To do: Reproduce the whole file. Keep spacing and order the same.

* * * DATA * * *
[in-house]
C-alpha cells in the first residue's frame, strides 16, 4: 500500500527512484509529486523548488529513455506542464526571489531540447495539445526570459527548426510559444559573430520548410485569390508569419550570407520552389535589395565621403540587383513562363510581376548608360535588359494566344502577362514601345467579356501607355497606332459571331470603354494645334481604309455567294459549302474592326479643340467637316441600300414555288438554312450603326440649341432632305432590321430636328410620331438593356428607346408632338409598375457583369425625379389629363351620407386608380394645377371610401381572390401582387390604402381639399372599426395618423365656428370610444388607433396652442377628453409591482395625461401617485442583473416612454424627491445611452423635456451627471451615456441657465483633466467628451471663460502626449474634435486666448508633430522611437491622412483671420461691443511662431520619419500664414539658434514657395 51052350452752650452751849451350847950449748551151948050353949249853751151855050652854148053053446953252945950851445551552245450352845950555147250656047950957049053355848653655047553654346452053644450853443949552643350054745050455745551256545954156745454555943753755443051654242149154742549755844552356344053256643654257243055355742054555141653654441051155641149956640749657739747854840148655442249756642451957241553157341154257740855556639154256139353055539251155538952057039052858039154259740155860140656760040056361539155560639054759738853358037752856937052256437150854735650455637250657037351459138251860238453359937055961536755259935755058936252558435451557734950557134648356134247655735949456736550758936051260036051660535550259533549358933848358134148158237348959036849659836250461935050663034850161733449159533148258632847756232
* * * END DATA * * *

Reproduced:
[in-house]
C-alpha cells in the first residue's frame, strides 16, 4: 500500500527512484509529486523548488529513455506542464526571489531540447495539445526570459527548426510559444559573430520548410485569390508569419550570407520552389535589395565621403540587383513562363510581376548608360535588359494566344502577362514601345467579356501607355497606332459571331470603354494645334481604309455567294459549302474592326479643340467637316441600300414555288438554312450603326440649341432632305432590321430636328410620331438593356428607346408632338409598375457583369425625379389629363351620407386608380394645377371610401381572390401582387390604402381639399372599426395618423365656428370610444388607433396652442377628453409591482395625461401617485442583473416612454424627491445611452423635456451627471451615456441657465483633466467628451471663460502626449474634435486666448508633430522611437491622412483671420461691443511662431520619419500664414539658434514657395 51052350452752650452751849451350847950449748551151948050353949249853751151855050652854148053053446953252945950851445551552245450352845950555147250656047950957049053355848653655047553654346452053644450853443949552643350054745050455745551256545954156745454555943753755443051654242149154742549755844552356344053256643654257243055355742054555141653654441051155641149956640749657739747854840148655442249756642451957241553157341154257740855556639154256139353055539251155538952057039052858039154259740155860140656760040056361539155560639054759738853358037752856937052256437150854735650455637250657037351459138251860238453359937055961536755259935755058936252558435451557734950557134648356134247655735949456736550758936051260036051660535550259533549358933848358134148158237348959036849659836250461935050663034850161733449159533148258632847756232